Friday, June 27, 2008

Avoiding Sentimentality - Martin

This is the third installment in a series, based on the sessions I taught at Write! London, last March. We were discussing things to avoid in our writing — particularly when we’re writing poetry; in all good writing it is important to avoid sentimentality.

What is sentimentality? We are being sentimental when we paint pictures of people that only include their good attributes, especially when we exaggerate those qualities. Christians might give in to sentimentality when talking of Biblical characters, or more recent Christian leaders and organizations, or even when we’re talking about God. The Bible never does this. We see Jacob as a schemer, David as a murderer, and Peter as a loud-mouth. Think of Mother’s Day cards: they aren’t trying to tell the truth, but say what we think we are supposed to say. Sentimentality is dishonest. James Joyce once said, “Sentimentality is unearned emotion”. Any emotion coming through in our writing needs to come from the deep investment of our lives.

One of the most potentially sentimental of all subjects would be the memory of a pet dog. In his poem “Landscape With Dog”, Paul Mariani in the first half tells of years going by, his dog being faithful, yet how he did annoying things such as chewing on furniture. The second half talks about one day the dog was wanting his attention, but he was too busy — so his dog wandered off alone into the woods to die. He doesn’t tell us that Sparky was the greatest dog ever, or how much he regretted neglecting him that day. He gives us enough so we know he valued his dog, and we can feel his regret without being told.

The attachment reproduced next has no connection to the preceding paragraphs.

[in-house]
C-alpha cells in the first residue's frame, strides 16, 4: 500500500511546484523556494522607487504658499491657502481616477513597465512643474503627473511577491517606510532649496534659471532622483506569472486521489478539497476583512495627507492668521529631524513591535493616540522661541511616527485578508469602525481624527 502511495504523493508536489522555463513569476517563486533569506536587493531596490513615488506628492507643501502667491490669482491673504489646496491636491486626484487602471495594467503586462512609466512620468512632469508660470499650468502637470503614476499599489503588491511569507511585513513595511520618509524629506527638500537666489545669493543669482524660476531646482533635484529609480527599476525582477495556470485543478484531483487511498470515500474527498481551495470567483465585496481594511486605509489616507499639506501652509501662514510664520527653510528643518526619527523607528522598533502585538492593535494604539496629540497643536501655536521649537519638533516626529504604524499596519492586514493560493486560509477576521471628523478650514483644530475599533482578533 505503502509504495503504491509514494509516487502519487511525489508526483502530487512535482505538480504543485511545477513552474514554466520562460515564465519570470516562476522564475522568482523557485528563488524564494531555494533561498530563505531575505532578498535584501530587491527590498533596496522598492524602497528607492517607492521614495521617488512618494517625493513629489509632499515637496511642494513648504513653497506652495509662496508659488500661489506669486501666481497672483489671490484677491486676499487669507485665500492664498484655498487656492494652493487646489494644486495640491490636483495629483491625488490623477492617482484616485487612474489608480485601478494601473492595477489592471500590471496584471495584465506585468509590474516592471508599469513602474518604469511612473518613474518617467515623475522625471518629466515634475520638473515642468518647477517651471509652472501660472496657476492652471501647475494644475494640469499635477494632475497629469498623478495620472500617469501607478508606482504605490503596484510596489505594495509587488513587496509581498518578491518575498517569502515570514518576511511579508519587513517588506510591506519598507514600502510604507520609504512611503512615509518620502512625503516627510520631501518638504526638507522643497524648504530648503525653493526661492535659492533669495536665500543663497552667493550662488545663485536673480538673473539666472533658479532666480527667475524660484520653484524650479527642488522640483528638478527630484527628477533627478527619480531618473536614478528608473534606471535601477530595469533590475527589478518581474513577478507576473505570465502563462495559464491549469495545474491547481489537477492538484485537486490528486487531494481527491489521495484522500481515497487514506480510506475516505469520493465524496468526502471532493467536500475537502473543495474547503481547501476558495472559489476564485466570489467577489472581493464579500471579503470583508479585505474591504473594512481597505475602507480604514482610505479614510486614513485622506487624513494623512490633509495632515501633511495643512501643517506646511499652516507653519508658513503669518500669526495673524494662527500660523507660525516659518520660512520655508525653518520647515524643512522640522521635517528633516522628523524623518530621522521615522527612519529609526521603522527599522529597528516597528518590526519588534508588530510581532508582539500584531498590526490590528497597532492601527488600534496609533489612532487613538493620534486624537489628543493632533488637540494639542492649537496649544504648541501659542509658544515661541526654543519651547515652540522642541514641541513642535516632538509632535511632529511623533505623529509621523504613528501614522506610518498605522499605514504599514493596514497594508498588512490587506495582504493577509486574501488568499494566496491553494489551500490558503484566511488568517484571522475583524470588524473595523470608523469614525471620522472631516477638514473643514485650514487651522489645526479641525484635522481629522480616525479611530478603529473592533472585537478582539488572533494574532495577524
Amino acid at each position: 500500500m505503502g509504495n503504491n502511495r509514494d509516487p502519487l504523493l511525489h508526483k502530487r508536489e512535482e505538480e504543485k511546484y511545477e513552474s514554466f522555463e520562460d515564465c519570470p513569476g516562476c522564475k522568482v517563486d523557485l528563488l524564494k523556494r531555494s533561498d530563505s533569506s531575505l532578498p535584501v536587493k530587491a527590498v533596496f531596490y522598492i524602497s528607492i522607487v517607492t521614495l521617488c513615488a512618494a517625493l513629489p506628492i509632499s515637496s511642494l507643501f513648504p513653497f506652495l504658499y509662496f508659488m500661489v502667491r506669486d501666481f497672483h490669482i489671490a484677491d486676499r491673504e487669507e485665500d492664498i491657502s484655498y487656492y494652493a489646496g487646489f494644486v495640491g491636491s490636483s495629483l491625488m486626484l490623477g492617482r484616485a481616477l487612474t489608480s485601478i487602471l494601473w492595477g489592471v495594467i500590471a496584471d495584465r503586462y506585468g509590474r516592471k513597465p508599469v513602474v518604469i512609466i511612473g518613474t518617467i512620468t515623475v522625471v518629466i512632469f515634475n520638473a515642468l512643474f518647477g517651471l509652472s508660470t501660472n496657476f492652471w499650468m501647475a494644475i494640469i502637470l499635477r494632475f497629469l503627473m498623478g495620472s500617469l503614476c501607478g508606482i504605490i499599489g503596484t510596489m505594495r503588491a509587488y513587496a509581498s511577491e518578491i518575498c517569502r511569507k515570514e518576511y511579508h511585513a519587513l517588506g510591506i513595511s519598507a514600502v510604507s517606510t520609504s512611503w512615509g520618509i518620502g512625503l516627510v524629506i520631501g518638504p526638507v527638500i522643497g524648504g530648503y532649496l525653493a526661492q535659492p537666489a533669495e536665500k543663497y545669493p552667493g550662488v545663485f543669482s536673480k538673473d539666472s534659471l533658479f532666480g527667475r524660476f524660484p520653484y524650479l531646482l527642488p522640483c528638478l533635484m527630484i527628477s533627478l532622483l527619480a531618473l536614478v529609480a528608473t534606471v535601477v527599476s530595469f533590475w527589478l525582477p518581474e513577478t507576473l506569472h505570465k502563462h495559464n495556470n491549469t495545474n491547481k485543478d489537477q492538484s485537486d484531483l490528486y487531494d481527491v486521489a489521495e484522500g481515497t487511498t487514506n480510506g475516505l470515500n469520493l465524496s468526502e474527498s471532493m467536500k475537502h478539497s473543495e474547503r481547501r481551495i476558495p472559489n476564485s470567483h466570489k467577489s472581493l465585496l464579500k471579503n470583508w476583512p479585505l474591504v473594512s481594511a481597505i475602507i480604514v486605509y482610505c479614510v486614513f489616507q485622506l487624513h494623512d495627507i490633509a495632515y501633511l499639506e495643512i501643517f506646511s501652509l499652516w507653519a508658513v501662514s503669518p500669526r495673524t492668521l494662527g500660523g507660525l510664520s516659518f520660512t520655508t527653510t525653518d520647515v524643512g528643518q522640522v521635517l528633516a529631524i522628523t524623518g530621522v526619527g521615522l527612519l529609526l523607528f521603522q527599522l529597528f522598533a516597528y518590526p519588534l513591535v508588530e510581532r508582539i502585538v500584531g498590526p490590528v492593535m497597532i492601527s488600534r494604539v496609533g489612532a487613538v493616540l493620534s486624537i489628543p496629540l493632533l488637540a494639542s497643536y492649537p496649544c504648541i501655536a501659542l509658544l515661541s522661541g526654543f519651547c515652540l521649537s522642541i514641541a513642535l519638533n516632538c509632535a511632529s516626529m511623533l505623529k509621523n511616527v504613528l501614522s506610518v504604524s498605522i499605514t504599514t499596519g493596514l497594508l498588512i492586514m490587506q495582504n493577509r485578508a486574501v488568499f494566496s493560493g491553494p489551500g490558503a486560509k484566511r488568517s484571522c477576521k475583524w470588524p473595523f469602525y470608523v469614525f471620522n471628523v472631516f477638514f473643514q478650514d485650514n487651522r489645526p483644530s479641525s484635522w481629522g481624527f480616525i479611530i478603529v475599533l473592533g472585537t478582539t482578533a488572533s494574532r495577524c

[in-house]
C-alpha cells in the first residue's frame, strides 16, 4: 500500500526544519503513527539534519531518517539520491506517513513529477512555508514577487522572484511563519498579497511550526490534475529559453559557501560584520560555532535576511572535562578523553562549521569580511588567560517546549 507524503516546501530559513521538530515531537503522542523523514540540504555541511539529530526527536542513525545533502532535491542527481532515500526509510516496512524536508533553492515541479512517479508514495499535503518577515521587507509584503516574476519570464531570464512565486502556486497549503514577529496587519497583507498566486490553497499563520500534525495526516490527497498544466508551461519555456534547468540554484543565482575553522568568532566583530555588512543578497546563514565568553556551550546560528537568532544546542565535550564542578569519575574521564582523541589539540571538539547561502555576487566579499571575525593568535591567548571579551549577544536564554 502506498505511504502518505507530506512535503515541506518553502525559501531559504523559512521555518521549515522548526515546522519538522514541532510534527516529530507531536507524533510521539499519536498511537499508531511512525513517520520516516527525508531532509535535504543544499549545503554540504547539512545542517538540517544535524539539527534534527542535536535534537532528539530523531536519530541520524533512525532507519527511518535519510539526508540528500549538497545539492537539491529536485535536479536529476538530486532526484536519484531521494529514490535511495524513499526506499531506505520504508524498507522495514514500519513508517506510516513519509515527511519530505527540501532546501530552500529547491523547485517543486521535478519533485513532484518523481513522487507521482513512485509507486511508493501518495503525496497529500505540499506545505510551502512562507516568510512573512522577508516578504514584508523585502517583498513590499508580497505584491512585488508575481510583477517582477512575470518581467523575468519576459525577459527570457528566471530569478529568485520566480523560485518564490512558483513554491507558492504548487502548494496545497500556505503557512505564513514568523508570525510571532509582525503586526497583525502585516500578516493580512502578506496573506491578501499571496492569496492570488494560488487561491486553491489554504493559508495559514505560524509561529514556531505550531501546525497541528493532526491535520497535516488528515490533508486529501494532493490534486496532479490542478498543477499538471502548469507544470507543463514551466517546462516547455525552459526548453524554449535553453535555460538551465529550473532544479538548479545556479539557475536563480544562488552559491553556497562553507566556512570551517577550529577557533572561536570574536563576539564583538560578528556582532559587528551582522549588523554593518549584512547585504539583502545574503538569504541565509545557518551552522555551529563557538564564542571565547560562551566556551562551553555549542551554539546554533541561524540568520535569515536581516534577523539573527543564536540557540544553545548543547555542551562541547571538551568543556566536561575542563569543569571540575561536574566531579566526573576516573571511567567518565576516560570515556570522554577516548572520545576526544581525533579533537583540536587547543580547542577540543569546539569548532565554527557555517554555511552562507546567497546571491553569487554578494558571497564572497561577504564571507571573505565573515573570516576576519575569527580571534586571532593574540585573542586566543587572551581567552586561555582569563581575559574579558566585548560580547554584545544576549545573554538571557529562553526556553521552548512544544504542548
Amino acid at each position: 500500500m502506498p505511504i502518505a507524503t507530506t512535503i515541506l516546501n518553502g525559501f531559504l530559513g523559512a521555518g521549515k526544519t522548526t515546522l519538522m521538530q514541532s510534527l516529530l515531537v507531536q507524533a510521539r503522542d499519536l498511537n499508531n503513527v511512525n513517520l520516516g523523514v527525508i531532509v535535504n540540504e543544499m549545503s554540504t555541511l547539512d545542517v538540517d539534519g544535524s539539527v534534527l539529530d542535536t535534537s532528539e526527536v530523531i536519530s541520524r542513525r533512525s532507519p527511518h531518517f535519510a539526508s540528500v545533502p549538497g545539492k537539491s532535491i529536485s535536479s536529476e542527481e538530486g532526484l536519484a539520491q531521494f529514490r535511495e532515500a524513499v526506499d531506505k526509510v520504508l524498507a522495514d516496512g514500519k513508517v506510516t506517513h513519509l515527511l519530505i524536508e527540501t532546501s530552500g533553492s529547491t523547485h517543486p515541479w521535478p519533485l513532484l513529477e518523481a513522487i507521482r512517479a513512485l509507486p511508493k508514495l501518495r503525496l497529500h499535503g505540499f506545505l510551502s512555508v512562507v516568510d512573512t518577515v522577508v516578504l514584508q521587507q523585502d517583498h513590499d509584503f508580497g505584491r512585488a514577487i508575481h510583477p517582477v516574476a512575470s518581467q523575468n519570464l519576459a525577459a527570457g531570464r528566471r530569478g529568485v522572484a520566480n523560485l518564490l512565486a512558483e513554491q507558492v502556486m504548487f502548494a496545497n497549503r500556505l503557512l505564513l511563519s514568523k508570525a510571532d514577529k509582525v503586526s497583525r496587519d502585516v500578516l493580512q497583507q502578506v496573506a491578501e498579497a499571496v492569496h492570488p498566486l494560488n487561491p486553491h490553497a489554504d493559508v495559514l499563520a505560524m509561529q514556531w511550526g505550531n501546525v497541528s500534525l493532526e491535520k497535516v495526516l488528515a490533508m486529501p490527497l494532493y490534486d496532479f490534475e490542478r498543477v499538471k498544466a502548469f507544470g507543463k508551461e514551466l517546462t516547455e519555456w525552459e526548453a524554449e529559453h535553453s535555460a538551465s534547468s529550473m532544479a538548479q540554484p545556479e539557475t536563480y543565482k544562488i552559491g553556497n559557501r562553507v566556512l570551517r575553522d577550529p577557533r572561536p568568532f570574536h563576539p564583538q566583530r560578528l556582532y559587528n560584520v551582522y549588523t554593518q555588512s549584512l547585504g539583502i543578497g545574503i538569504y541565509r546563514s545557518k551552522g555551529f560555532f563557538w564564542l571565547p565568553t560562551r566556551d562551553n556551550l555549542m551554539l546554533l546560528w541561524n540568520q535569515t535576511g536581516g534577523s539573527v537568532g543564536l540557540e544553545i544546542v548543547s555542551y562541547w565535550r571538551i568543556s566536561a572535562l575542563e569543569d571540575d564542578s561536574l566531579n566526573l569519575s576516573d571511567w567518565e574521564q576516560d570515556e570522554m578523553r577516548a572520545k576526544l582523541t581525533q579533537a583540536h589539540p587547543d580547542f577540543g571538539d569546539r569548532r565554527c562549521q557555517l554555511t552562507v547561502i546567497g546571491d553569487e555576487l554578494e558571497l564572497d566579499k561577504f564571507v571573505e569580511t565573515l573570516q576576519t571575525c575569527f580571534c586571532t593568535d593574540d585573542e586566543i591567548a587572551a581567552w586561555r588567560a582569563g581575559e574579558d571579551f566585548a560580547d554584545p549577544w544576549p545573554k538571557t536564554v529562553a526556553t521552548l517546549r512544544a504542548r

Sentimentality is always a danger, that must be avoided, when we’re writing poetry about either God or love. The temptation is to say what we think we’re supposed to say. In Habakkuk, the prophet begins with his complaint: “How long, O Lord, must I call for help, but you do not listen?” In the end it’s the prophet’s honesty that makes his book ring true. Specific details, presented with honesty, will make our writing ring true too.

(The earlier installments “Avoiding Clich├ęs” and “Avoiding Didacticism” first appeared here on March 20th and May 27th respectively.)

D.S. Martin is Music Critic for Christian Week; his poetry chapbook So The Moon Would Not Be Swallowed is available at
His full-length poetry book, Poiema (Wipf & Stock), will be available in September.

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